One of our Cooperative Leadership Certification Cohorts meeting for their session virtually. 

This global pandemic is revealing a lot about what has not been working in our economy, workplaces, and beyond. One thing that is certain that we need ways to be agile AND human-centered in our cooperatives.

In these times, I have been particularly grateful for the collaborative and needs-centered team meetings that my cooperative has conducted. Okay, what? Yes, you read that correctly — I’m thankful for our meetings at Round Sky to help keep me aligned and connected to my team. I know there’s a reason why people hate meetings and moving them online without shifts doesn’t make them better!

One of the things we found in our research and work with our clients is that meetings are a core place where dysfunction, disconnection, and lack of alignment can be amplified. And I am sure as things are intensifying, these meetings are not getting easier.

However, meetings can also be a place for connection, moving work forward, meaningful engagement, and humanizing each other. And, meetings can be a place to show up for each other in times of crisis.

“meetings can also be a place for connection, moving work forward, meaningful engagement, and humanizing each other. And, meetings can be a place to show up for each other in times of crisis.”


Through our work and research, we’ve designed an optimal flow to share with you. I want to dive into one specific aspect of the flow in this piece: the tensions.

“Tension driven meetings” are a practice we learned from Holacracy and incorporated into our meeting flows, here at Round Sky. Using this practice means that from the start of this crisis, I was able to bring up my concerns for my team AND we were able to shift to address the relevant needs for our team members, our clients, and our community. It’s a very responsive and human-centered way to manage the operation, strategy, and team needs.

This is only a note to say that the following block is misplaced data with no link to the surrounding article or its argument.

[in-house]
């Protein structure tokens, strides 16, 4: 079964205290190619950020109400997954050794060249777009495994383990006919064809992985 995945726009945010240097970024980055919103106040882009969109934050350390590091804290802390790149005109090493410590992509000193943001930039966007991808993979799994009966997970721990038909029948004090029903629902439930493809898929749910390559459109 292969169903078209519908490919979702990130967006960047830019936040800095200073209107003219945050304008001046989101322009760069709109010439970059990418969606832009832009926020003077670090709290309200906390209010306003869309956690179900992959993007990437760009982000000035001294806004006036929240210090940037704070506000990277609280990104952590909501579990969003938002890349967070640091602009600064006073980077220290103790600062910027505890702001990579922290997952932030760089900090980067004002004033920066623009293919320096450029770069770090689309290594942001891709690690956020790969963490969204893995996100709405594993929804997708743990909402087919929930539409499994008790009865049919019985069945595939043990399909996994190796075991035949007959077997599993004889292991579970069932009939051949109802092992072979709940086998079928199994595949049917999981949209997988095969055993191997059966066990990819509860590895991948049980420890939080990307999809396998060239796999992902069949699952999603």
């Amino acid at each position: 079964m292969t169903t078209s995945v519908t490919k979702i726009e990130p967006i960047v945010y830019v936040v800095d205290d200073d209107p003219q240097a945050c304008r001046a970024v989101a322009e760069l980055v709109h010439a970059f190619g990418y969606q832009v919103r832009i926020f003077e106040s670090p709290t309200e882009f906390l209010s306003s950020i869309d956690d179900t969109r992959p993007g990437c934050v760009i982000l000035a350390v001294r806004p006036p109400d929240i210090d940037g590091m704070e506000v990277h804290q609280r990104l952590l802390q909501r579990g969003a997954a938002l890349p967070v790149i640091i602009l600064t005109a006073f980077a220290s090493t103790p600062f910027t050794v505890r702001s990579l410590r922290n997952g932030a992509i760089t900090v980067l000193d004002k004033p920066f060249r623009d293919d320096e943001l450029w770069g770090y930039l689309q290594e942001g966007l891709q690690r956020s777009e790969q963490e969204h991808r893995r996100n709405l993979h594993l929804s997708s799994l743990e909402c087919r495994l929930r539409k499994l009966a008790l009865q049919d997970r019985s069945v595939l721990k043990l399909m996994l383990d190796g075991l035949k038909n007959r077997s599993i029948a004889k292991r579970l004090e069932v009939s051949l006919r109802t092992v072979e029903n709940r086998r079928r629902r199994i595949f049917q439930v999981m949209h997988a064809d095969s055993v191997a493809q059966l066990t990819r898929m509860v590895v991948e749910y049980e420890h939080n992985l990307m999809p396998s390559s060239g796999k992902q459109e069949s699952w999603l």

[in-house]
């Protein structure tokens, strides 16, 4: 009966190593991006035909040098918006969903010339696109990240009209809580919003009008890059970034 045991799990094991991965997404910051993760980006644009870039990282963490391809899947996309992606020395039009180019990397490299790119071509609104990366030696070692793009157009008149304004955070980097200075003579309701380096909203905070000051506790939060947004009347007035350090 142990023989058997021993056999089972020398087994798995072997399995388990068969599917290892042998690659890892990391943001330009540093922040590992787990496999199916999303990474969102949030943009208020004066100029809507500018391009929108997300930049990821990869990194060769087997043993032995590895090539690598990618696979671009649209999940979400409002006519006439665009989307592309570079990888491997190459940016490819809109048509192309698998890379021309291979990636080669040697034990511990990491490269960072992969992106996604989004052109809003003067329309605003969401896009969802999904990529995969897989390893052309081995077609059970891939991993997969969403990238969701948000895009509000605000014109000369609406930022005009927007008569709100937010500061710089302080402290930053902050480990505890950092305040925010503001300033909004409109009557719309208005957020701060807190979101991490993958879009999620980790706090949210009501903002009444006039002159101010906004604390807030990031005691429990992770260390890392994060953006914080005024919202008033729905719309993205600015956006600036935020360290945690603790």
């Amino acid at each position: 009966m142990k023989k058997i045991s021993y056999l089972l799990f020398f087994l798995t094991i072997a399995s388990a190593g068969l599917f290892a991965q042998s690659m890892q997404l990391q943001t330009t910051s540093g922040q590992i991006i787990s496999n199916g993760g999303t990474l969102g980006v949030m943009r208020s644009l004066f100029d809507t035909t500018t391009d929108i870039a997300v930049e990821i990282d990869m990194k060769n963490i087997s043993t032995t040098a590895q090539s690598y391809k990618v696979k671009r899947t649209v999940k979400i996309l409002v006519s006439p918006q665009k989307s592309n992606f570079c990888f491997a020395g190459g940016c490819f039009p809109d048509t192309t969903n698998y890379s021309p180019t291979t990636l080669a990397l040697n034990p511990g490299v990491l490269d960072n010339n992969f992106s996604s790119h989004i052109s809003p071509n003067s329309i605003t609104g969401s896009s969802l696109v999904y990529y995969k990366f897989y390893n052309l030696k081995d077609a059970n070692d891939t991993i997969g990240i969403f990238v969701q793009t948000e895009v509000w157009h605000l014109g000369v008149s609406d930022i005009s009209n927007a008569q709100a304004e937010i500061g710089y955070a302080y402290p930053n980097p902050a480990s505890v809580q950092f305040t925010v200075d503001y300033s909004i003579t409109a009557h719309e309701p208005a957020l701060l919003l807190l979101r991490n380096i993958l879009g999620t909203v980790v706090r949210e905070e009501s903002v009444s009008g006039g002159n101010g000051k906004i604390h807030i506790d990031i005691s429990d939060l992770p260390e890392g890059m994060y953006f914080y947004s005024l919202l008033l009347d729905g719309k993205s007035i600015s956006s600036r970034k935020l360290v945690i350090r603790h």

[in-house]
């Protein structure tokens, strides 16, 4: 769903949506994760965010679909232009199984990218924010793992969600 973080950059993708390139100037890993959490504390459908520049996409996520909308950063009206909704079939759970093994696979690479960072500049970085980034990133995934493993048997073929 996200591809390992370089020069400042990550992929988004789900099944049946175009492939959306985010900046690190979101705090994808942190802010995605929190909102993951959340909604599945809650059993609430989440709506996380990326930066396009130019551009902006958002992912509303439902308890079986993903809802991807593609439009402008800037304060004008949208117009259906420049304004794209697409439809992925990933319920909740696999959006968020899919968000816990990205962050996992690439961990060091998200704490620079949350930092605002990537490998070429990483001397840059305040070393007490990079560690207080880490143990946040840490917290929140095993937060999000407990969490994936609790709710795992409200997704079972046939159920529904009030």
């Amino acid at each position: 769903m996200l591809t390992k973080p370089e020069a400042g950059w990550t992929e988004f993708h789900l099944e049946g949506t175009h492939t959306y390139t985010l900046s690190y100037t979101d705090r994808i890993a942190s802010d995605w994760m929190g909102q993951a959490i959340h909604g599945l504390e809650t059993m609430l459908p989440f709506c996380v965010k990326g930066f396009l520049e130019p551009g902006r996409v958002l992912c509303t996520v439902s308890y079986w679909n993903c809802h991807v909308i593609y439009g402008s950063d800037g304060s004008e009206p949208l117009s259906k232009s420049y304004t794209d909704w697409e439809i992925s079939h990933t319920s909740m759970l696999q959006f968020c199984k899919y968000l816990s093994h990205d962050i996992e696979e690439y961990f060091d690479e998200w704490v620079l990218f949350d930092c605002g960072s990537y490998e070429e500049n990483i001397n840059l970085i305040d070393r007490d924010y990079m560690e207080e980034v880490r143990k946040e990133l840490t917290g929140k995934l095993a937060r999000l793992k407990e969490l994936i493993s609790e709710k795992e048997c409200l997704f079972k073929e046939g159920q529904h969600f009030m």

Waste = Food

The tools we teach our clients are based on a number of principles, and one of those is the principle from ecology: “Waste = Food.” Essentially, in healthy ecosystems, there is no waste, it is all consumed as food by other parts of the ecosystem. When we think of our human social ecosystems, we can see that we’re very good at noticing what’s missing, what’s broken or what’s wrong in any situation. In organizations, this usually shows up as complaining or negativity (“swamp talk”) and so, it is discouraged. Then all that important information turns into waste. This waste is then swept behind doors, or under rugs, and starts to stink.

Instead, we support and teach our clients how to use the ability to notice what’s needed by making explicit room for our ‘tensions’. In other words, we want to make use of the energy and capability to notice what could be better or what’s in the way of doing a great job.


Tensions = Food

These ‘tensions’ are then properly composted through the meeting processes to produce food: improvements for the organization. What was complaining, now has a place in our processes to be listened to and processed into a more effective and efficient organization.


“What was complaining, now has a place in our processes to be listened to and processed into a more effective and efficient organization.”


This can be particularly helpful in times of crisis, like we’re in now. This is a completely new situation and we really have to depend on the people in our team and ourselves to sense these tensions and the needs of the team in order to be able to navigate ongoing uncertainty.

Why frame agenda items as tensions?

Using the power of tensions can help:

  • reframe “complaining” or “feedback” as important information for the team to use
  • utilize our collaboratively designed meeting practice along with tensions means to show up to ANY meeting ready to facilitate, knowing that together you’ll do a good job especially in times like now… where we need each other’s perspectives and sensing in order to figure out how to move forward.
  • Use a powerful and human-centered practice that efficiently invites all team members to bring forward whatever is on their mind with respect to their team, from celebrations of work done well, to things that aren’t working, or priorities that need revisiting.
  • build (and kind of demand) engagement as everyone gets on the same page. This is not a conference call that people can simply stay on mute the whole time.
  • create a strong pathway for organizational responsiveness because everyone in the organization has been empowered to see what’s needed and has a place to come where they can come to do something about it


What are tensions in action?